OAuth logoI’m very pleased to report that the OAuth 2.0 Token Exchange specification is now technically stable and will shortly be an RFC – an Internet standard. Specifically, it has now progressed to the RFC Editor queue, meaning that the only remaining step before finalization is editorial due diligence. Thus, implementations can now utilize the draft specification with confidence that that breaking changes will not occur as it is finalized.

The abstract of the specification is:

This specification defines a protocol for an HTTP- and JSON-based Security Token Service (STS) by defining how to request and obtain security tokens from OAuth 2.0 authorization servers, including security tokens employing impersonation and delegation.

Thanks to the OAuth working group for completing this important specification. And thanks to Brian Campbell for taking point in making the recent updates to get us here.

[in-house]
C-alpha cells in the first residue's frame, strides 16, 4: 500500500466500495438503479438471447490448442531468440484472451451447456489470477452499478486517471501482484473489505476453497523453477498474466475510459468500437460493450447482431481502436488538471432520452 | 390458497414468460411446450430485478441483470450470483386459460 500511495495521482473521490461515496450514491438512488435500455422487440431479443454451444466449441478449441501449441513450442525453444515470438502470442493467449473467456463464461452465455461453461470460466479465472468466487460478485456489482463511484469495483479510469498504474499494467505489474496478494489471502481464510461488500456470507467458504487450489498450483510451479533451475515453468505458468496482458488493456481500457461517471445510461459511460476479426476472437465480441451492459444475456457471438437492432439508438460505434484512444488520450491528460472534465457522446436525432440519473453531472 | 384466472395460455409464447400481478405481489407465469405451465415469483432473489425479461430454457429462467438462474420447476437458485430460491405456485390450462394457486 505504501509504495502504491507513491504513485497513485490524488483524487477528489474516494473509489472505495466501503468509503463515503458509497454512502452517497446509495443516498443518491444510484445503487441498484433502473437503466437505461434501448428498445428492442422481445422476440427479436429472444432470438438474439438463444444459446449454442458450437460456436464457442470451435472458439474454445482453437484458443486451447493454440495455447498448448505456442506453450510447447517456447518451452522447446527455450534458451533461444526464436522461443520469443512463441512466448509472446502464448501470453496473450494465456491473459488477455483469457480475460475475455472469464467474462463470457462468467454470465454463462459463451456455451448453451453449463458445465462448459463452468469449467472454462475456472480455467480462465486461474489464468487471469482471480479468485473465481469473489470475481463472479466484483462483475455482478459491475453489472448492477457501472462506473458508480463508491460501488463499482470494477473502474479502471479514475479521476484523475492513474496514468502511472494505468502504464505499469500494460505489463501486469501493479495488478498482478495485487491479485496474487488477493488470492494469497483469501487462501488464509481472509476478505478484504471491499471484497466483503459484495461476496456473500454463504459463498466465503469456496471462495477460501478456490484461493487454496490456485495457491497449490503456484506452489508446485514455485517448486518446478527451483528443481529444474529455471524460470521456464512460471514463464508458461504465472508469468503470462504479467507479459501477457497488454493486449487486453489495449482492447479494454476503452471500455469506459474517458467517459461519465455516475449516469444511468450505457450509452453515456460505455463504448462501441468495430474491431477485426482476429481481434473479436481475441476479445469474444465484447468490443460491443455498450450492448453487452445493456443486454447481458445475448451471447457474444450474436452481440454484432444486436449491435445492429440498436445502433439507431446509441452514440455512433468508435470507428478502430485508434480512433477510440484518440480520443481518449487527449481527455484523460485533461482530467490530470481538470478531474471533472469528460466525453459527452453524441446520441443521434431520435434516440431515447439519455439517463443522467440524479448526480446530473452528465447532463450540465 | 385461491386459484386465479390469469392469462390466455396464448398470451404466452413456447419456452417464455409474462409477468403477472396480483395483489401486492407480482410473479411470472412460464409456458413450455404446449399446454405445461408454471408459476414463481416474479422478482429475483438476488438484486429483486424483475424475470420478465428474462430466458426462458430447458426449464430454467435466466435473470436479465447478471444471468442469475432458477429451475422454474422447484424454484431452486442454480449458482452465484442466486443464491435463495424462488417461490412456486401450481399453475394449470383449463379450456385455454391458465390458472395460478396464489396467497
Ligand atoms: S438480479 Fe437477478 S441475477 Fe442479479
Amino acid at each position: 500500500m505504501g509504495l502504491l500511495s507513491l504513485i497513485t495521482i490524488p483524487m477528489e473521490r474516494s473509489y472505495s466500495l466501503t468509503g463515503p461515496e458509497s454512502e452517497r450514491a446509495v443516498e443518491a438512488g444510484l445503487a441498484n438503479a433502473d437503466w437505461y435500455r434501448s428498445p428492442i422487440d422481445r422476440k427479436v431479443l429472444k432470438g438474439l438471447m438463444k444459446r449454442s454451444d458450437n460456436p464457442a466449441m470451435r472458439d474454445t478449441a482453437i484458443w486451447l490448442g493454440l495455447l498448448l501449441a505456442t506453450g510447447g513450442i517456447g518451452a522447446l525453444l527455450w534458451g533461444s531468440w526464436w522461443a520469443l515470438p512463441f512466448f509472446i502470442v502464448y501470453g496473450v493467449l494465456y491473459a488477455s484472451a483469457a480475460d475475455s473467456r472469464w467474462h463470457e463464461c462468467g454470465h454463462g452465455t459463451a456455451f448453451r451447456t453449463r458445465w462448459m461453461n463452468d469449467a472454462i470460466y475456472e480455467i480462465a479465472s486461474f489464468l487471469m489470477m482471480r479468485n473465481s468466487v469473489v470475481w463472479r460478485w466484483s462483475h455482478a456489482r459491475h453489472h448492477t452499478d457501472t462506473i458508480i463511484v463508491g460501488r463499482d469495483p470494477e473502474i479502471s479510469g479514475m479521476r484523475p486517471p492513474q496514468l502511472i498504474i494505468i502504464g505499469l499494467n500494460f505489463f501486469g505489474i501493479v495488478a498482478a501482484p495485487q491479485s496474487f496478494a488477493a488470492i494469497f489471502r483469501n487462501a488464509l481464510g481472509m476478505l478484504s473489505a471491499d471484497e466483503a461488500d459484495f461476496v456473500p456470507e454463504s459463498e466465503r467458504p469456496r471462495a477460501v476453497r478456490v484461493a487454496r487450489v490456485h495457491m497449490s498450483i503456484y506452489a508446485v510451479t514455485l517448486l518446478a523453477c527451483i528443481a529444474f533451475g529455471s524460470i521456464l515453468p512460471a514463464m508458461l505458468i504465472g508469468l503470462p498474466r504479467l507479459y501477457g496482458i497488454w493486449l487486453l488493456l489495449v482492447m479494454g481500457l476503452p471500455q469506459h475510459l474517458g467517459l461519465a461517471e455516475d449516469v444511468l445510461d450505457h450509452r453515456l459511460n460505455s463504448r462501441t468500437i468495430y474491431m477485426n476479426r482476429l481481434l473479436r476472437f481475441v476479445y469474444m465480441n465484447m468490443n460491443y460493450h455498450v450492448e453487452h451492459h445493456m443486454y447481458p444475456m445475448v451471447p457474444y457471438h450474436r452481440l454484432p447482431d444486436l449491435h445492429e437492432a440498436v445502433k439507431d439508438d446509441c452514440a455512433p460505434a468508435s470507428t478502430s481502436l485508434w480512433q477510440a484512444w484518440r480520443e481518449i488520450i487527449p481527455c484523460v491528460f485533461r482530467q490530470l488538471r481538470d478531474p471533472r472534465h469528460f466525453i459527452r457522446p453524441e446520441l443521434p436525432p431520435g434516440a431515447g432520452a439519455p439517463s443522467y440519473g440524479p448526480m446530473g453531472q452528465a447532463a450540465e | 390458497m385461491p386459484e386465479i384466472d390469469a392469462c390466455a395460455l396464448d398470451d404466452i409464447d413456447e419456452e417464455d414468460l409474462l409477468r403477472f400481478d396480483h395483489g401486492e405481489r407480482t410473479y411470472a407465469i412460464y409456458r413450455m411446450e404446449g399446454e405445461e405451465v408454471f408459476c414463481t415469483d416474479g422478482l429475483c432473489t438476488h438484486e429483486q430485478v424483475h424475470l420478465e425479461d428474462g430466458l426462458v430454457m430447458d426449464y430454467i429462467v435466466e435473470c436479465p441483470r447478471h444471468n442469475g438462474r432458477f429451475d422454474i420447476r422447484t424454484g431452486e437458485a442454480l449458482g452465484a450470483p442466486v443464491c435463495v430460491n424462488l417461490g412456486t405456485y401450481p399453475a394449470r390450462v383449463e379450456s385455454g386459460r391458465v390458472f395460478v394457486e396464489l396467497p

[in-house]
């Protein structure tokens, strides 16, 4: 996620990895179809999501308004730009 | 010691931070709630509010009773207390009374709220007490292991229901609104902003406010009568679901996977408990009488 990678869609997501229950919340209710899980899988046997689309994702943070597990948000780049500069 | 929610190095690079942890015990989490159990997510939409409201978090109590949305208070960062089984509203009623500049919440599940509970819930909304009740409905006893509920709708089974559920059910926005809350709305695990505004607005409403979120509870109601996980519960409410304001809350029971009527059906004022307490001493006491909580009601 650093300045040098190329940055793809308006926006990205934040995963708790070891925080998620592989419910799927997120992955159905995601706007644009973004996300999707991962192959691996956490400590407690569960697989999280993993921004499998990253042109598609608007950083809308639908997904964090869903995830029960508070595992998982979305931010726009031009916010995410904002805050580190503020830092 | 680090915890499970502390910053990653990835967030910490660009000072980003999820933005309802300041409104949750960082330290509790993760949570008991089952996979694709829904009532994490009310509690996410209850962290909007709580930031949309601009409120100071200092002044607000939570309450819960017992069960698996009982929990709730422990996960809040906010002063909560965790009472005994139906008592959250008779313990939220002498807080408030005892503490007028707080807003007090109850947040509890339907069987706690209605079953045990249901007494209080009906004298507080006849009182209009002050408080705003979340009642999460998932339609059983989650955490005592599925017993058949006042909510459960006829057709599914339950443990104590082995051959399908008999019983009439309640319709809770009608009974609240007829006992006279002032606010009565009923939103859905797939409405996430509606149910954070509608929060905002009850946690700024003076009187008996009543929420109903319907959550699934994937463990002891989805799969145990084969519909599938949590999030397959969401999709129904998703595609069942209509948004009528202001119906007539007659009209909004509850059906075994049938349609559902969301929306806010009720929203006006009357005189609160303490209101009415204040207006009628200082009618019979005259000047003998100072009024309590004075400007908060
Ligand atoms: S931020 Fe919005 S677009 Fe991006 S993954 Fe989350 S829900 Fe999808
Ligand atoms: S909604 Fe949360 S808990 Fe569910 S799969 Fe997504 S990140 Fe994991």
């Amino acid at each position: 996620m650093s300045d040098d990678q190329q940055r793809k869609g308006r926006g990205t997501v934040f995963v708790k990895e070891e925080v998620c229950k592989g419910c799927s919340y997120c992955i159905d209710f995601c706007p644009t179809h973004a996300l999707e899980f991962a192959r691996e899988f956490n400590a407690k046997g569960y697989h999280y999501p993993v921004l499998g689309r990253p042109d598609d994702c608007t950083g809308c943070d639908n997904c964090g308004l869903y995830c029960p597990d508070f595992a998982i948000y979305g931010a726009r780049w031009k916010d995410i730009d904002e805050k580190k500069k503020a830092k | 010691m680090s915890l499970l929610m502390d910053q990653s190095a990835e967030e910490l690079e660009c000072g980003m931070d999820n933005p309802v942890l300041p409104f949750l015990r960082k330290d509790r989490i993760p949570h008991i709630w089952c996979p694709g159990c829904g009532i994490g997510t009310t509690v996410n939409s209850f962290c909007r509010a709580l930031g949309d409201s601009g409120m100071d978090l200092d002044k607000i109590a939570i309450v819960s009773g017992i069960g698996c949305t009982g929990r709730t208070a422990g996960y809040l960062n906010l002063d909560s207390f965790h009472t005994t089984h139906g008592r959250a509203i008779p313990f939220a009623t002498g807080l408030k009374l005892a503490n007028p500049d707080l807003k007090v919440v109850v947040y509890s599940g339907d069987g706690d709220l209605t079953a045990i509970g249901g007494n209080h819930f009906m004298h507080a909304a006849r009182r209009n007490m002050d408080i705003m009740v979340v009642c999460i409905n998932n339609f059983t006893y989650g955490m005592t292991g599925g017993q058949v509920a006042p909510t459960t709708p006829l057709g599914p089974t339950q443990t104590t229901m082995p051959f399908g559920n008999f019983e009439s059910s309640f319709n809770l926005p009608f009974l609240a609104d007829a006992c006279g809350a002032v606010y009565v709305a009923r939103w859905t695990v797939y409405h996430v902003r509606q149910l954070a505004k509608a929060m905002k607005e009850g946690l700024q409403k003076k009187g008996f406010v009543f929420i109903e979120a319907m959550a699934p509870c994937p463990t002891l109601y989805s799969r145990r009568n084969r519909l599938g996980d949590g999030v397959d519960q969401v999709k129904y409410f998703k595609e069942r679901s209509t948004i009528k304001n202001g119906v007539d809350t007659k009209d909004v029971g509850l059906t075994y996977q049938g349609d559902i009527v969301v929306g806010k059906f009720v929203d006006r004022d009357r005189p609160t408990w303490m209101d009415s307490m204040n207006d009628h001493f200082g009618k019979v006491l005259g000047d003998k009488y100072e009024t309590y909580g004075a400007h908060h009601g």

The specification is available at:

An HTML-formatted version is also available at:

July 8, 2019
Security Event Token (SET) delivery specifications updated in preparation for IETF 105

IETF logoThe two Security Event Token (SET) delivery specifications have been updated to address working group feedback received, in preparation for discussions at IETF 105 in Montreal. Only minor terminological updates were made to the Push Delivery spec following the working group last call (WGLC) changes in the previous recent revisions. Thanks to Annabelle Backman for the edits to the Push Delivery spec.